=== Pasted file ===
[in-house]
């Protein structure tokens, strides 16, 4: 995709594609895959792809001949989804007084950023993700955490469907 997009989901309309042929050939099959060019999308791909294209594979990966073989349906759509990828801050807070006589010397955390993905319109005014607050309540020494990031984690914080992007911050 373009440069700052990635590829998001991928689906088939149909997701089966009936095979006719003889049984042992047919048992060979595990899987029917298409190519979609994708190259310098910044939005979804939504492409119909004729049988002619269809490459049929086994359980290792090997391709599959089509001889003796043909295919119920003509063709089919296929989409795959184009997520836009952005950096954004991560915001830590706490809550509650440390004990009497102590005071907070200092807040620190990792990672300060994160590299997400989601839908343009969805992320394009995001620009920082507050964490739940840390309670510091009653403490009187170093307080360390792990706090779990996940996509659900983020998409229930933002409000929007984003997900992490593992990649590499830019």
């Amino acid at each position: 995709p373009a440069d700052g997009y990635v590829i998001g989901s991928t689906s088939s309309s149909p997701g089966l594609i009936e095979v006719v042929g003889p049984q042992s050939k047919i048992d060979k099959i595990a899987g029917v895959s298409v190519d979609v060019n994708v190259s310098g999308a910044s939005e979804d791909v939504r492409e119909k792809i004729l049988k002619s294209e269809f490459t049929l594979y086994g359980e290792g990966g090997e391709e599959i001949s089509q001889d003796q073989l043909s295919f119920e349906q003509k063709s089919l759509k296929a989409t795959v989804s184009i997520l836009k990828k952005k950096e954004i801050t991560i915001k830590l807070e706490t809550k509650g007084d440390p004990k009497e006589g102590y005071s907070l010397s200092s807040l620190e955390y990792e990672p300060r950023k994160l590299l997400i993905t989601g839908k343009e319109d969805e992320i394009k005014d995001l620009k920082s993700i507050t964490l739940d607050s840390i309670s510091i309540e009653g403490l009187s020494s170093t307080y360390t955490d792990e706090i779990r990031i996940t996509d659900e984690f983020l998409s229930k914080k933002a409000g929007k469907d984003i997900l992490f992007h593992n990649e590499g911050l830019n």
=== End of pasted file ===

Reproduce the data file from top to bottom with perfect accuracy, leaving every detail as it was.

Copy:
[in-house]
């Protein structure tokens, strides 16, 4: 995709594609895959792809001949989804007084950023993700955490469907 997009989901309309042929050939099959060019999308791909294209594979990966073989349906759509990828801050807070006589010397955390993905319109005014607050309540020494990031984690914080992007911050 373009440069700052990635590829998001991928689906088939149909997701089966009936095979006719003889049984042992047919048992060979595990899987029917298409190519979609994708190259310098910044939005979804939504492409119909004729049988002619269809490459049929086994359980290792090997391709599959089509001889003796043909295919119920003509063709089919296929989409795959184009997520836009952005950096954004991560915001830590706490809550509650440390004990009497102590005071907070200092807040620190990792990672300060994160590299997400989601839908343009969805992320394009995001620009920082507050964490739940840390309670510091009653403490009187170093307080360390792990706090779990996940996509659900983020998409229930933002409000929007984003997900992490593992990649590499830019």
């Amino acid at each position: 995709p373009a440069d700052g997009y990635v590829i998001g989901s991928t689906s088939s309309s149909p997701g089966l594609i009936e095979v006719v042929g003889p049984q042992s050939k047919i048992d060979k099959i595990a899987g029917v895959s298409v190519d979609v060019n994708v190259s310098g999308a910044s939005e979804d791909v939504r492409e119909k792809i004729l049988k002619s294209e269809f490459t049929l594979y086994g359980e290792g990966g090997e391709e599959i001949s089509q001889d003796q073989l043909s295919f119920e349906q003509k063709s089919l759509k296929a989409t795959v989804s184009i997520l836009k990828k952005k950096e954004i801050t991560i915001k830590l807070e706490t809550k509650g007084d440390p004990k009497e006589g102590y005071s907070l010397s200092s807040l620190e955390y990792e990672p300060r950023k994160l590299l997400i993905t989601g839908k343009e319109d969805e992320i394009k005014d995001l620009k920082s993700i507050t964490l739940d607050s840390i309670s510091i309540e009653g403490l009187s020494s170093t307080y360390t955490d792990e706090i779990r990031i996940t996509d659900e984690f983020l998409s229930k914080k933002a409000g929007k469907d984003i997900l992490f992007h593992n990649e590499g911050l830019n």